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A rule for stylelint to disallow unused selectors
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README.md

stylelint-no-unused-selectors

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Concepts

stylelint-no-unused-selectors is a stylelint rule to disallow unused CSS selectors.

It works best with component-oriented applications where views are built on top of a lot of small components, each of which contains a template file (e.g., jsx or tsx) and its corresponding scoped CSS file (e.g., CSS Modules or PostCSS with BEM).

Assuming your component consists of following files:

FooComponent
├── index.js
├── FooComponent.jsx
└── FooComponent.css

when stylelint-no-unused-selectors runs on FooComponent.css, it extracts classes and ids from FooComponent.jsx and detects unused CSS rules.

Features

If you'd like to jump into code, you can find our examples in the repository that are close to real-world situations.

With the built-in plugins, it supports

See the documentations of built-in plugins for more details.

Installation

yarn add stylelint stylelint-no-unused-selectors

Usage

It works as a stylelint rule, and its plugin name is plugin/no-unused-selectors. An example configuration of stylelint would look like:

{
  "rules": {
    "plugin/no-unused-selectors": true
  }
}

See stylelint's documentation for more details.

Configuration

By passing a configuration object described below as the rule's setting value, you can customise the rule's behaviours.

The default configuration is:

{
  "rules": {
    "plugin/no-unused-selectors": {
      "resolve": {
        "documents": [
          "{cssDir}/{cssName}.tsx",
          "{cssDir}/{cssName}.jsx",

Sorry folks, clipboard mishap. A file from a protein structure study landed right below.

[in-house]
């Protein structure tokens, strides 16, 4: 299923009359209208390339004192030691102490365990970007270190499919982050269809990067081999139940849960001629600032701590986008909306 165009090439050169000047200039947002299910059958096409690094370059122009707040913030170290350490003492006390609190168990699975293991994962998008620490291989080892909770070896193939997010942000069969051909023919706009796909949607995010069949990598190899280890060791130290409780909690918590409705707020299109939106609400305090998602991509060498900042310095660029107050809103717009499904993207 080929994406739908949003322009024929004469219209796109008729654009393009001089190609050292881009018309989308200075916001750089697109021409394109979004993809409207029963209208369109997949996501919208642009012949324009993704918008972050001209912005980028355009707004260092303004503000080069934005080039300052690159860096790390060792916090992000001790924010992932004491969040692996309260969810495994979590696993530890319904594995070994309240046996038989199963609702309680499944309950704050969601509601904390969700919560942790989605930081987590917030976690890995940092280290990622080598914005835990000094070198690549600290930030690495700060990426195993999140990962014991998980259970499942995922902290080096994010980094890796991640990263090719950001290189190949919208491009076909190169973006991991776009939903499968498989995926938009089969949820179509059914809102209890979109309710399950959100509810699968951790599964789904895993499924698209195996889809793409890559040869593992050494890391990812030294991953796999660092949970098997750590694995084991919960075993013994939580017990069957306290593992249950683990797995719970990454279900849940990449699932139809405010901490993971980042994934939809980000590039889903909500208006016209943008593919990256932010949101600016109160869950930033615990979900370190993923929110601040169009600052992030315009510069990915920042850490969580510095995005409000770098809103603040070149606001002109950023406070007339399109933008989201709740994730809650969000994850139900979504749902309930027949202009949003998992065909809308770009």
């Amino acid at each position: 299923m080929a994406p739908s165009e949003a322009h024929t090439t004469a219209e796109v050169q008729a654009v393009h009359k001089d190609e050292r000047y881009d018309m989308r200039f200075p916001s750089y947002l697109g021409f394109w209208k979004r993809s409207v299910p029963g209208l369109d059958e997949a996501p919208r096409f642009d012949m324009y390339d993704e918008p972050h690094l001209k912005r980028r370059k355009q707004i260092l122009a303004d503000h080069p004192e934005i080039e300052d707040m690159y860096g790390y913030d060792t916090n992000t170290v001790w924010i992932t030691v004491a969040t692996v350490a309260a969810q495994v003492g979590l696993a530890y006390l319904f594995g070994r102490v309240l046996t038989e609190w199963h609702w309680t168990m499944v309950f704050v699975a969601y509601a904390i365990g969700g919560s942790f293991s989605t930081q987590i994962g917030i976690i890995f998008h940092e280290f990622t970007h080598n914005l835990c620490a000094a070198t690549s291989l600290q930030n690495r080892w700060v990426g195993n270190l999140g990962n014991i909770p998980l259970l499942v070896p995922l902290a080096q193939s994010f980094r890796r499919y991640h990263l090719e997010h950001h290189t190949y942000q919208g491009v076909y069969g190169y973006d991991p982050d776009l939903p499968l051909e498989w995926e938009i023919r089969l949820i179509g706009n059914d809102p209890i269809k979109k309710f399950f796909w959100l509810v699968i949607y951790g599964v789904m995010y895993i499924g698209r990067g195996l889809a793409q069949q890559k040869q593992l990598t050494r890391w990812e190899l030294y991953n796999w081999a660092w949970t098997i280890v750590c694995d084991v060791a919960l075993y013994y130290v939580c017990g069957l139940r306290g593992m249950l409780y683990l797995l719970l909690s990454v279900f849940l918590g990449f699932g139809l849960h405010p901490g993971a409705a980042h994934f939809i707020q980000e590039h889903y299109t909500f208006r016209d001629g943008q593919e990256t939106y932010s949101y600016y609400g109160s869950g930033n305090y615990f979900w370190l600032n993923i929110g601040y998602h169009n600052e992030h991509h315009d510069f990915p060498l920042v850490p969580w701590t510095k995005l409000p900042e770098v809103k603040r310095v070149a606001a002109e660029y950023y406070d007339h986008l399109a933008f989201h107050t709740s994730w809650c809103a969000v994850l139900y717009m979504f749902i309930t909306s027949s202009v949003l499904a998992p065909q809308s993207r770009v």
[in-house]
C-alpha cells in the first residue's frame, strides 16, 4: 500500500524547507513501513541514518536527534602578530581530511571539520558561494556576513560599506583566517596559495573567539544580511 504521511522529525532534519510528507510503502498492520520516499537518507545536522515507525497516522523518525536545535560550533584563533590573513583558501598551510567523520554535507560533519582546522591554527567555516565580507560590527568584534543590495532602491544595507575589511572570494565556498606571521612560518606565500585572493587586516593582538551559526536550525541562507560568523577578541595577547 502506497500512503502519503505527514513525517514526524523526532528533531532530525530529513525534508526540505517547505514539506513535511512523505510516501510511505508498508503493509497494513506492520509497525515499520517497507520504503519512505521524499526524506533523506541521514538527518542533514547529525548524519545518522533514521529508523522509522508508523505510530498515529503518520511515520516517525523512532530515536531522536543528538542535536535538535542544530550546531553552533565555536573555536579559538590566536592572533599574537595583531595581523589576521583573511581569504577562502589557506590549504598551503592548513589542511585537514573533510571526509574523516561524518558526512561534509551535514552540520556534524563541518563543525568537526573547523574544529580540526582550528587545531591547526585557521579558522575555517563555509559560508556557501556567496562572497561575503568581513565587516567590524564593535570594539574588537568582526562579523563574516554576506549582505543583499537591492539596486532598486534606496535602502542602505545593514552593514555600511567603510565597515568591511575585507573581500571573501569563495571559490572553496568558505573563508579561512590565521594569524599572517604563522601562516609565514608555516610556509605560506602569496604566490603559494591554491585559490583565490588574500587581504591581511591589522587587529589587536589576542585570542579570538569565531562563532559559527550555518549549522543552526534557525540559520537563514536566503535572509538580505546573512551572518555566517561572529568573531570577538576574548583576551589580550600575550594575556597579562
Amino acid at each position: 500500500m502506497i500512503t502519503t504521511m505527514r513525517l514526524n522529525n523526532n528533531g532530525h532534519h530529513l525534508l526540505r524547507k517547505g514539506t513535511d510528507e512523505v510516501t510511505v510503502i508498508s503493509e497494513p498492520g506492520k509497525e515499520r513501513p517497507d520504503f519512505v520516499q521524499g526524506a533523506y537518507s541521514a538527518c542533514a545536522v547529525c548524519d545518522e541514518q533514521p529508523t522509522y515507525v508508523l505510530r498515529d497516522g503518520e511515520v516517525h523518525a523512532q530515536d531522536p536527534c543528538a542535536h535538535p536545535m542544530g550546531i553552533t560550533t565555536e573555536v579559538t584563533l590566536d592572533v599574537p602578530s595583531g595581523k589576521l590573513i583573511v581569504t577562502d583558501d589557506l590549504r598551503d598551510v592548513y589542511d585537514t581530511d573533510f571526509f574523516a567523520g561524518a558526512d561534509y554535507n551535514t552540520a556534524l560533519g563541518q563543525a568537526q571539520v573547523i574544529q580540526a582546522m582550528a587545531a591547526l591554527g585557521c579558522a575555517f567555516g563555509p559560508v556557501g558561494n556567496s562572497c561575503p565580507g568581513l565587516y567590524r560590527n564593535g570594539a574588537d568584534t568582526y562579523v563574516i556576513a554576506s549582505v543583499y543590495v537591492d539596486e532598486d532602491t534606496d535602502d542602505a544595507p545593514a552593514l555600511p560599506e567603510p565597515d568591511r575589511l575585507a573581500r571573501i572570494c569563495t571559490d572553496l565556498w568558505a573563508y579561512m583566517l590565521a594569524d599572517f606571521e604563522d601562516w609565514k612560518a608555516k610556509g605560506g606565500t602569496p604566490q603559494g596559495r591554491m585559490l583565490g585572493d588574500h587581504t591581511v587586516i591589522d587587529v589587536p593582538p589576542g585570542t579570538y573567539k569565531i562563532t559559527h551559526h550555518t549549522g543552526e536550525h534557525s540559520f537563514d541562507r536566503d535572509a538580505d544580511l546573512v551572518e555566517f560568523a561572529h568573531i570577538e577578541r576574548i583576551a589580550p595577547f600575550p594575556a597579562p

"{cssDir}/{cssName}.html",
          "{cssDir}/{cssName}.htm",
          "{cssDir}/{cssDirName}.tsx",
          "{cssDir}/{cssDirName}.jsx",
          "{cssDir}/{cssDirName}.html",
          "{cssDir}/{cssDirName}.htm",
          "{cssDir}/index.tsx",
          "{cssDir}/index.jsx",
          "{cssDir}/index.html",
          "{cssDir}/index.htm"
        ]
      },
      "plugins": [
        {
          "test": "\\.html?$",
          "plugin": "stylelint-no-unused-selectors-plugin-html"
        },
        {
          "test": "\\.jsx?$",
          "plugin": "stylelint-no-unused-selectors-plugin-jsx",
          "options": {
            "sourceType": "module",
            "plugins": ["jsx", "flow"]
          }
        },
        {
          "test": "\\.tsx$",
          "plugin": "stylelint-no-unused-selectors-plugin-tsx"
        }
      ]
    }
  }
}

resolve.documents

Type: Array<string>

This field tells the rule how to find a template file from a CSS file. The paths are evaluated from the top to the bottom and the first path that exists will be used.

Available variables are as follows:

Name Description Example (/project_root/components/Foo/Bar.css)
{cssDir} The path to a directory that contains a CSS file /project_root/components/Foo
{cssDirName} The name of a directory that contains a CSS file Foo
{cssName} The file name of a CSS file without its extension Bar

plugins

Type: Array<Plugin>

stylelint-no-unused-selectors relies on plugins to extract classNames/ids and/or determine if a selector is used in a template file.

Plugin.test

Type: string (the value will be directly compiled with new RegExp())

Plugin.test represents what kind of template files should be processed with a plugin.

Plugin.plugin

Type: string

A name of a plugin that is applied to template files, which is identical to its package name.

Plugin.options

Type: any (optional)

An optional object that will be passed to a plugin, which can be used as parser's configurations or to change the plugin's behaviour. See each plugin's document to know what kind of options are available.

Plugins

Built-in Plugins

Writing a new plugin

(To be written)

License

The MIT License.

Existing Tools

Please note that all the following tools are to remove unused rules, not to lint CSS files.

  • UnCSS uses a similar postcss and jsdom approach, but it can only run on pure HTML code.
  • DropCSS has its own HTML and CSS parsers, which contributes to fast and thorough cleanup outputs. It can only run on pure HTML code though.
  • PurifyCSS accepts various types of document including HTML, JS and PHP. It has an unique feature that simplifies JS via UglifyJS to extract classNames even if they are constructed dynamically. It detects classNames based on regular expressions, which unfortunately might account for its relatively high false negative rate.
  • PurgeCSS is a highly customisable tool thanks to its flexible plugin system. It can run on any kinds of contents as long as there is a plugin.
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